Skip to main content
#
 
cart
our twitterour facebook page pintrestgoogle plus youtube
rock tumbling

How to Break Rock and Load the Rock Tumbler

If you plan to collect your own rocks out in the field, then learning how best to break rock and how to properly load the barrel of your rock tumbler are extremely important. Work gloves will protect your hands against sharp splinters of rock and broken edges, and safety goggles are a must. During the crushing or breaking operation, rock splinters may fly through the air. Goggles also will protect against metal chips that can fly off the hardened face of a hammer.

To break a rock, place it on a hard surface that is okay to damage (not on a sidewalk or concrete porch or a wooden deck - you will damage the surface). Wrap the rock in a piece of heavy cloth (such as canvas or denim) that completely encloses the rock and strike it with the hammer. The heavy cloth will help prevent shards from flying. Get a new piece of cloth when the one that you are using will not wrap the rock securely. Some people cut the top off of a small cardboard box and place the rock in the box before striking it with a hammer. The box will help contain the broken rock debris. Of course you can avoid the mess and hassle of doing this if you purchase prepared tumbling rough.

The sizes of the broken rock will depend upon the use of the finished pieces. Much jewelry is made from small pieces that would fit through a sorting mesh about 3/8 inch square. These small pieces are useful for rings, bracelets and items made from clusters of small stones. The large pieces are generally used for pendants, bola slides and similar items. When breaking pieces less than an inch across, it is wise to go to a smaller size hammer to avoid crushing or powdering the stone.

As you break up rock, look for pitted sections or sponge-like matrix material that must be discarded as unpolishable. Any rock with holes or pits that extend into the base material should not be used, since it will prevent clean stones from taking a nice polish. Chips and slivers are most prominent when breaking up conchoidally fracturing material— obsidian, goldstone or cullet (glass). Crystalline quartz materials such as amethyst or rose quartz also produce large number of slivers.

Don't try and tumble the slivers. All that happens is that they will become thinner, smaller slivers, which are unusable even if polished. They will only reduce the amount of material that could have been produced if all the broken pieces were chunks instead. Another reason to eliminate slivers is that they are the most likely pieces to break during tumbling and can ruin an otherwise perfect batch. All the shapes should be watched to some extent and controlled as much as possible while breaking the rock.

The tumbler is not going to dramatically change the original rocks' shape. For example, it will not remove a step (a break that occurs in materials that fracture along the cleavage planes, such as feldspar). You will find that some pieces of this material look like two cubes joined together. Since they are joined at about a 90 degree angle, the defect will not be removed by tumbling and the piece should be broken again to form two small blocks. Some stones will break up very neatly, but there will always be a certain amount of slivering and rock dust. It will seem that a lot of material is being thrown away before if even gets into the tumbler!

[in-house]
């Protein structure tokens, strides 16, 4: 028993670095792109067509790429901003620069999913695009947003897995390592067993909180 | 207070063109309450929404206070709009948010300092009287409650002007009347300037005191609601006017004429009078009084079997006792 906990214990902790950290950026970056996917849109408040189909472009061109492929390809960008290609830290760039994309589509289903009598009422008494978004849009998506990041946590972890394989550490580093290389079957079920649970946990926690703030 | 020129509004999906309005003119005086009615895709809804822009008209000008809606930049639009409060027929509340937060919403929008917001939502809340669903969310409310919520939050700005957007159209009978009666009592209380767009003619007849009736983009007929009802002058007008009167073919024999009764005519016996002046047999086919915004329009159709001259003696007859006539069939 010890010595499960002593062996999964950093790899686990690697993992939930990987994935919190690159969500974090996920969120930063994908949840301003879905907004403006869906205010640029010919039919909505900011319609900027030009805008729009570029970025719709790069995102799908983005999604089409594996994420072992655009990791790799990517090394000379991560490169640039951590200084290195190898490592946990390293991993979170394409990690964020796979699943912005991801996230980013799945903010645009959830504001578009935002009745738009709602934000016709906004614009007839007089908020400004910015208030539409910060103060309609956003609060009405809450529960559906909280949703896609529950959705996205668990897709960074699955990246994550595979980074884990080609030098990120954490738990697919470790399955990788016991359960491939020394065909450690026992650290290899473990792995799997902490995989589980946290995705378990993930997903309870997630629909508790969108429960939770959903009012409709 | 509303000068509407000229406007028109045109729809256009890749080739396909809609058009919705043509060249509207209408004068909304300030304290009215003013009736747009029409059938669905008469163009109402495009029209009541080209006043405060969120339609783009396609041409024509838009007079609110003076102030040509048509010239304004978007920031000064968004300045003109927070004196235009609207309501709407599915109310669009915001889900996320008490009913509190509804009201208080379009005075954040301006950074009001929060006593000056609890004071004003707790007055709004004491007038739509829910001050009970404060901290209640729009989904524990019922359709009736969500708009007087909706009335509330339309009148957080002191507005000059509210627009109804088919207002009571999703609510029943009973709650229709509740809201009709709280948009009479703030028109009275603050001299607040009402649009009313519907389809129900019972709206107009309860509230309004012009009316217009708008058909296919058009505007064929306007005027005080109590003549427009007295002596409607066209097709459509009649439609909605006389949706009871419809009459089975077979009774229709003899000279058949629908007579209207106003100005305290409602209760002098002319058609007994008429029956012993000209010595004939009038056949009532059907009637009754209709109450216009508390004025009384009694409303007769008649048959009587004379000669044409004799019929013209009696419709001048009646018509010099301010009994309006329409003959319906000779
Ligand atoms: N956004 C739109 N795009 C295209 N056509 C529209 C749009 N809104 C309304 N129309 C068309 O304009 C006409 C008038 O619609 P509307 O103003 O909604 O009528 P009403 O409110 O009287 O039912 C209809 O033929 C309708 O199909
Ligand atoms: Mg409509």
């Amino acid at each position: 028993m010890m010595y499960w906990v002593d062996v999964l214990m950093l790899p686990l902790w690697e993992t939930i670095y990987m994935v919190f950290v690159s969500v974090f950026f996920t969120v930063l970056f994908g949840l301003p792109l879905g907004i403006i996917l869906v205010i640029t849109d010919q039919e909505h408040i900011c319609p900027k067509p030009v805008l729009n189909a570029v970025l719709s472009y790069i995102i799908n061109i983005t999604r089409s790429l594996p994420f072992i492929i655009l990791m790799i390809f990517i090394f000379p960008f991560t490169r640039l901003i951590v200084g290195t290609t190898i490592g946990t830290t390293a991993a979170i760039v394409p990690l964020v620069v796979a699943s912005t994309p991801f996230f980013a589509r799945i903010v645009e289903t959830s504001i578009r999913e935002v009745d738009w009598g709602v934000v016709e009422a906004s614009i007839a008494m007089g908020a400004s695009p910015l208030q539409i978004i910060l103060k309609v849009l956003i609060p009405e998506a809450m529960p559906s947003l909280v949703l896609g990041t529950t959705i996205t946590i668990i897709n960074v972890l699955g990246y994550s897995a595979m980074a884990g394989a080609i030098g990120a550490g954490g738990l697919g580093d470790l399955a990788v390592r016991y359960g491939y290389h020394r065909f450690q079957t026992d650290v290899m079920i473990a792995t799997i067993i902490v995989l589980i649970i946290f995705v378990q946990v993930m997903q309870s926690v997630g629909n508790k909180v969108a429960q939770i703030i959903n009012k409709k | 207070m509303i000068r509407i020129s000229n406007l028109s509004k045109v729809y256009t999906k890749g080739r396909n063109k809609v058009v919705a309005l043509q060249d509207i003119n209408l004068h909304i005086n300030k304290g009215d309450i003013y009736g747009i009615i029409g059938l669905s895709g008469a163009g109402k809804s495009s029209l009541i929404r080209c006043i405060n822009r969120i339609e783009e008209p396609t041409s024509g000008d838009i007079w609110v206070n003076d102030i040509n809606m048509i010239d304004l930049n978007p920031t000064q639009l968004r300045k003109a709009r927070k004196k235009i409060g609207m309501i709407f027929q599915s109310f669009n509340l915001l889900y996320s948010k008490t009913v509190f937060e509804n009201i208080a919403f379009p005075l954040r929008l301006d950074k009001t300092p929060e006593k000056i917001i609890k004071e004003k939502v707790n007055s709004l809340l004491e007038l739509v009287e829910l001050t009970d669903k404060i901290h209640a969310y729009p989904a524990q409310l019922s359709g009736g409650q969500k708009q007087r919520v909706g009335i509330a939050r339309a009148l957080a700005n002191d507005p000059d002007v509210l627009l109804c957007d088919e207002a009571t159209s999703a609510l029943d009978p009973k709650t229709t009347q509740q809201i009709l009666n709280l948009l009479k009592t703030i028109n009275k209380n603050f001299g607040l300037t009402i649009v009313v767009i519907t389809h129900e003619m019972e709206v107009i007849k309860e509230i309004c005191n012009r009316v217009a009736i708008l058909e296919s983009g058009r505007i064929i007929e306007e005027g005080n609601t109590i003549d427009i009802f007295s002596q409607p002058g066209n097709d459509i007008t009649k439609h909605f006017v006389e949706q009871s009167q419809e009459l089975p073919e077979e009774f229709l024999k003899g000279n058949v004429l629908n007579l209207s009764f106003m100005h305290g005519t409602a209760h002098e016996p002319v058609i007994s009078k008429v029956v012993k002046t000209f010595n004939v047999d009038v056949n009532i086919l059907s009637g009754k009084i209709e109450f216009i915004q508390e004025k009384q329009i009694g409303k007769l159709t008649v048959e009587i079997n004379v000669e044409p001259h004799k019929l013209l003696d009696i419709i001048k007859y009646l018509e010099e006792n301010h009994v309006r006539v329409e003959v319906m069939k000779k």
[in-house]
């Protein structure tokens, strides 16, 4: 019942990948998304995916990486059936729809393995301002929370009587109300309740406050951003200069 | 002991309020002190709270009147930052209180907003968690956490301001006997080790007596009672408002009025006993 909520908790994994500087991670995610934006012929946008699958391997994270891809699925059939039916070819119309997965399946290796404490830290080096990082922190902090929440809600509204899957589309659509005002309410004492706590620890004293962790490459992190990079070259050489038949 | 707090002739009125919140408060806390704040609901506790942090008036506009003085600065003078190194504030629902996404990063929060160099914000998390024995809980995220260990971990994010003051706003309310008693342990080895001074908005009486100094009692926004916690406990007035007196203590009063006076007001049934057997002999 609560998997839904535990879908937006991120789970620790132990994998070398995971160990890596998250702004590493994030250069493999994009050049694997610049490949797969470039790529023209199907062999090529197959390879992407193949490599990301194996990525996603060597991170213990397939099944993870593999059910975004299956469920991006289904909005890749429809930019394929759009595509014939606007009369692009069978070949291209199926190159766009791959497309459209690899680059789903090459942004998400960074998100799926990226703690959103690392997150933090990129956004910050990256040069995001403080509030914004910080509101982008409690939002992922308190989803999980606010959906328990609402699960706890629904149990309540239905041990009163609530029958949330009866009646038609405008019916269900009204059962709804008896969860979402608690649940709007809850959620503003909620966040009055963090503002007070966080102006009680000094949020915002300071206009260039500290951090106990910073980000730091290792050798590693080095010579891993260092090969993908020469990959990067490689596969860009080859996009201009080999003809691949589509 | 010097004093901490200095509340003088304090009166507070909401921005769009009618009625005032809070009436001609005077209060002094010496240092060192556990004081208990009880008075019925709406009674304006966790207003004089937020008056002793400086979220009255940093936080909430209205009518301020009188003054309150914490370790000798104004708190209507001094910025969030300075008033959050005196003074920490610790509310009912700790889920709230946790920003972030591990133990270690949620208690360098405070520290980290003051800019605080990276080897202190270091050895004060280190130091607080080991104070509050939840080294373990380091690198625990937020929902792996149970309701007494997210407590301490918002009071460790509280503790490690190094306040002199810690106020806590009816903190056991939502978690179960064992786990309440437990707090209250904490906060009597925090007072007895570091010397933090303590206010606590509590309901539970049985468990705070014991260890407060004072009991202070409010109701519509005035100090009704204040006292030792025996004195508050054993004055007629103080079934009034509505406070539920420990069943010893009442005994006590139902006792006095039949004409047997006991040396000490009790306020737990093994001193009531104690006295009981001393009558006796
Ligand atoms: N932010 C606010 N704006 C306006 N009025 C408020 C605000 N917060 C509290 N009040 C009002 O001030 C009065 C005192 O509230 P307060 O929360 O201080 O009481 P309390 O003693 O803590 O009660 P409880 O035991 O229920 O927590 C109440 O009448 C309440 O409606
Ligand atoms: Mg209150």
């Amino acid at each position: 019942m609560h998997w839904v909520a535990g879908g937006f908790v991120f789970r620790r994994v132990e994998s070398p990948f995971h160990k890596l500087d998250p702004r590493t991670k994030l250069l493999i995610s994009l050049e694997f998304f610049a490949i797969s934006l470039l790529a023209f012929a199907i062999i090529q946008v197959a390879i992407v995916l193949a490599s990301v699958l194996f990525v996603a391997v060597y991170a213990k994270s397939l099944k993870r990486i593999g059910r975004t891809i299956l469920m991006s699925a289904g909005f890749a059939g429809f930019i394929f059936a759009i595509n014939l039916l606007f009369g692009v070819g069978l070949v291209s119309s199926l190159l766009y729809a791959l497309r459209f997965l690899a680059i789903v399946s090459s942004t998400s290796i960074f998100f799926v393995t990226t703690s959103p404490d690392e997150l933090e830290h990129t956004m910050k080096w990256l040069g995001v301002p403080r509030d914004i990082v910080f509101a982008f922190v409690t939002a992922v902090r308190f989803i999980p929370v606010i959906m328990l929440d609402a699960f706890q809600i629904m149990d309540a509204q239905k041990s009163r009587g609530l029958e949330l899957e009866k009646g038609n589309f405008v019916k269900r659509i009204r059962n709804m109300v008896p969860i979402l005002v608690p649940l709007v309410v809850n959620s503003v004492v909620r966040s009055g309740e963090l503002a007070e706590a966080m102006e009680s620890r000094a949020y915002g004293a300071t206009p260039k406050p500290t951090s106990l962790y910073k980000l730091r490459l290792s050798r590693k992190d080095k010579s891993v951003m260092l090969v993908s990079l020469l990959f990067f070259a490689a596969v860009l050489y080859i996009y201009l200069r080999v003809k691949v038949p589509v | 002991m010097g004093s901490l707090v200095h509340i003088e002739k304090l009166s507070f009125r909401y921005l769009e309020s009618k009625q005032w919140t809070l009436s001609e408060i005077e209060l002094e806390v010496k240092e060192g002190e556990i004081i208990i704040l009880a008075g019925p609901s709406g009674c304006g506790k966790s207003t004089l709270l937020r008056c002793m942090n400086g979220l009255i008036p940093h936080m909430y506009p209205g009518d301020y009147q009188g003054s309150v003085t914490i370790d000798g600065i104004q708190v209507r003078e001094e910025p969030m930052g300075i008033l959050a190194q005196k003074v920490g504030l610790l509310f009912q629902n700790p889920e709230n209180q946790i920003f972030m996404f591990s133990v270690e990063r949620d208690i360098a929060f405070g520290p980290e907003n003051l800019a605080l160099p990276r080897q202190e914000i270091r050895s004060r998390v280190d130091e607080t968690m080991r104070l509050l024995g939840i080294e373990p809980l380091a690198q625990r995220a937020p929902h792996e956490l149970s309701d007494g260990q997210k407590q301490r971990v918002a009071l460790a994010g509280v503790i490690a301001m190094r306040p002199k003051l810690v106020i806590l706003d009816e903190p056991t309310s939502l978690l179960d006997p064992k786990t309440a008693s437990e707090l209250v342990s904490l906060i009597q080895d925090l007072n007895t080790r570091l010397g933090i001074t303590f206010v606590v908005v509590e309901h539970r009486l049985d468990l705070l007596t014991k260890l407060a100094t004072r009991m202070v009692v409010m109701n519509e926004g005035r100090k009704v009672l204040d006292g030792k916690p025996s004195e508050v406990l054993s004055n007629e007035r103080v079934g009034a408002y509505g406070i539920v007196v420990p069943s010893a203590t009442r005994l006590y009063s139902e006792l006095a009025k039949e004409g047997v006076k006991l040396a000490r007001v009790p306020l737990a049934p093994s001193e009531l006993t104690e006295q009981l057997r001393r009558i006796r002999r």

If the unbroken stones you collect are fairly uniform, with gross irregularities, they should be tumbled in a balanced mix instead of one consisting of all large stones, since the severe rounding and surface removal that occurs in an all-large batch will be unnecessary. A balanced load has a large number of small stones, fewer large ones, and the rest is a range of intermediate sizes. An even or uniform mix contains all small or all large stones.There is really no advantage to tumbling an entire batch of small stones. If small and large stones are tumbled together, the large stones will usually have more concave surfaces and irregularities. Although their polish will not be affected if all the stones are large, the results will be much more uniform and satisfying in shape, almost like irregularly shaped eggs. In a balanced load, smaller stones cushion the shock of collision between larger pieces, a role that must be filled by additives (such as plastic pellets) if all large stones are being tumbled.

The percentage of larger chunks — .75 to 1.5 inch or larger — in a balanced mix should be about 2 - 3 percent of the load by number, or up to 25% by weight. A balanced mix is generally recommended for a vibrating tumbler, although good results are achieved with an even mix of large, relatively hard agates.

After several weeks in a rotary rock tumbler or several days in a vibrating rock tumbler, the gemstones you end up with will be smaller in size and similar in shape to those you started with. The major difference is that they will be polished and the edges will be rounded.